Beyond differing spiritual sensibilities, however, there are certainly also concrete choices, which are made on the basis of a different practical means of living out important values, such as fidelity to the Pope, evangelical witness, and a disinterested pursuit of the good of the Church and of souls. And so, it is probably on these multiple planes that appropriate means must be sought to overcome differing positions and come to an experience of greater ecclesial normality.
What is certain is that, in the face of the situation of disunity in which the Church in China finds itself, everyone suffers, or at least finds themselves uncomfortable: the ecclesiastical authorities, the communities of the faithful, perhaps even the Government itself. Ongoing incomprehension and misunderstanding do no one any good. Going forward, as Catholics, with the anomaly of being not only few, but also divided into two communities that do not value, and perhaps do not love enough, the pursuit of reconciliation, simply adds to the suffering. It is from the love within the community that others understand that the Lord is present in the midst of them.
In this context, it is understood that the nomination of Bishops, and especially their affective and effective unity, are crucial questions, precisely because they are at the heart of the Church’s life in China. In order to arrive at this unity a series of obstacles must be overcome; the first of which is the “peculiarly Chinese situation” that has seen the political Authorities restricting in many ways the life and pastoral mission of the Bishops.
This has led, on the one hand, to Bishops supported by the Government but consecrated without pontifical mandate (that is, without the approval of the Pope); and on the other, to Bishops nominated by the Holy See but which the State does not recognize as such. This difficult situation cannot be remedied except by initiating two formally distinct paths, which would lead, respectively, to ecclesial legitimization and civil recognition.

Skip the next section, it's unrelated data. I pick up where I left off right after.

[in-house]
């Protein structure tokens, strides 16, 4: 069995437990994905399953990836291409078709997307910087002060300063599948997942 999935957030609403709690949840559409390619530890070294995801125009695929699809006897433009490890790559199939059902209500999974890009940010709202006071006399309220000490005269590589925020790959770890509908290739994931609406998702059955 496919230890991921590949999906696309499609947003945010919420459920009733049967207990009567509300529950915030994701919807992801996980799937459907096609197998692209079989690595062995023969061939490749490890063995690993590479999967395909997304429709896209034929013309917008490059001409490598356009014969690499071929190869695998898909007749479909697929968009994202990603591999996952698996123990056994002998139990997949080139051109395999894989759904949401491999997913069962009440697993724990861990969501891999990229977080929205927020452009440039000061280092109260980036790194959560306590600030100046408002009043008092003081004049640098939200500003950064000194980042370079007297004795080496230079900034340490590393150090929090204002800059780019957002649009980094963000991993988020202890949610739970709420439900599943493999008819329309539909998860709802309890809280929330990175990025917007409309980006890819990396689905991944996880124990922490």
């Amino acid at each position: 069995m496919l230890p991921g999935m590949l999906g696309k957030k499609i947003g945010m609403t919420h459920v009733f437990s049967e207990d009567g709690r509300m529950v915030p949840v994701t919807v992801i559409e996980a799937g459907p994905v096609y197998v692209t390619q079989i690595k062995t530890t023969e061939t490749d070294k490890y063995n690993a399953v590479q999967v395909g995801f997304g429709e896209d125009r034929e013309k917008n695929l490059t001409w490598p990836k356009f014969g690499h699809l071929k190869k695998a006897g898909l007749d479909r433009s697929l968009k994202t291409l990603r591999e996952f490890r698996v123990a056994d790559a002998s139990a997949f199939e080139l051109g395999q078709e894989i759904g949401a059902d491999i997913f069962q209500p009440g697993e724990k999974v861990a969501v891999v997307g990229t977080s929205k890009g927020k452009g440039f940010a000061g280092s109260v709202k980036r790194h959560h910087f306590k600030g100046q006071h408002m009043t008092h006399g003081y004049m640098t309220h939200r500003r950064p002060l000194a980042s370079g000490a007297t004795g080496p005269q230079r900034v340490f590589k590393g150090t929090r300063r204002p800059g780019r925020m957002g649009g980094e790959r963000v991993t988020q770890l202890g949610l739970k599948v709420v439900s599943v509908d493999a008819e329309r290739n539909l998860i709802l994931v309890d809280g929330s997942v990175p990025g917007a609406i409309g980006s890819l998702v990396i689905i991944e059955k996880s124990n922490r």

Therefore, the search for an agreement between the ecclesial and political Authorities on these points, even if imperfect, is extremely necessary and urgent in order to avoid the harm of further opposition. For this reason, the actions of the last three Popes has moved along the same lines: fostering the unity of the whole Catholic community; helping “illegitimate” Bishops return to full communion; and, at the same time, supporting the fidelity of those Bishops, whether “official” or “clandestine,” who are already in communion. Ultimately, they have sought to journey towards a reality of Church that lives communion in its fullness.
In response to a question on the situation of the Church in China, Pope Benedict XVI answered:
A variety of factors have favoured the positive development of the Catholic Church in China… On the one hand, a fervent desire to be in union with the Pope has never been absent among the illegitimately consecrated bishops. This made it possible for practically all of them to embark on the path to communion, a process during which we patiently accompanied them and worked with them one-on-one. There was a basic Catholic sense among them that said one is only really a bishop precisely in this communion. On the other hand, the secretly consecrated bishops, who were not approved by the State, can now profit from the fact that, even for purely political reasons, it is no longer advantageous for the government to imprison Catholic bishops and deprive them of their freedom on account of their allegiance to Rome. This is a non-negotiable precondition of, and at the same time a decisive help to, the reestablishment of full union between the two Catholic communities (“Light of the World: The Pope, the Church, and the Signs of the Times,” 2010, p.42).
This is the sixth in a series of in-depth articles on the dialogue between the Holy See and China.
By Sergio Centofanti and Fr Bernd Hagenkord, SJ